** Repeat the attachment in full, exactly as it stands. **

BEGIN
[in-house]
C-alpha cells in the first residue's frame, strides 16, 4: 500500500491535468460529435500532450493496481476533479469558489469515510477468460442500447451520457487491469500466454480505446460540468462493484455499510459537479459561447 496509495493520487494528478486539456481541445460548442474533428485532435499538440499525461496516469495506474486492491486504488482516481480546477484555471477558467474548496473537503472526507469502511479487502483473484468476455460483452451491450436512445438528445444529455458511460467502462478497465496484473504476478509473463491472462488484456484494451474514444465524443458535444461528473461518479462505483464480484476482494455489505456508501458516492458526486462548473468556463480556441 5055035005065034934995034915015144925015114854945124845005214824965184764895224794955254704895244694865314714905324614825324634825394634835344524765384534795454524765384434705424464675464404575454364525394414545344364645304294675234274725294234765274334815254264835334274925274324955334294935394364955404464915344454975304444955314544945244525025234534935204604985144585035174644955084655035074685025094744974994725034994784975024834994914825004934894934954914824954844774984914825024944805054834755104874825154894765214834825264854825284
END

[in-house]
C-alpha cells in the first residue's frame, strides 16, 4: 500500500491535468460529435500532450493496481476533479469558489469515510477468460442500447451520457487491469500466454480505446460540468462493484455499510459537479459561447 496509495493520487494528478486539456481541445460548442474533428485532435499538440499525461496516469495506474486492491486504488482516481480546477484555471477558467474548496473537503472526507469502511479487502483473484468476455460483452451491450436512445438528445444529455458511460467502462478497465496484473504476478509473463491472462488484456484494451474514444465524443458535444461528473461518479462505483464480484476482494455489505456508501458516492458526486462548473468556463480556441 5055035005065034934995034915015144925015114854945124845005214824965184764895224794955254704895244694865314714905324614825324634825394634835344524765384534795454524765384434705424464675464404575454364525394414545344364645304294675234274725294234765274334815254264835334274925274324955334294935394364955404464915344454975304444955314544945244525025234534935204604985144585035174644955084655035074685025094744974994725034994784975024834994914825004934894934954914824954844774984914825024944805054834755104874825154894765214834825264854825284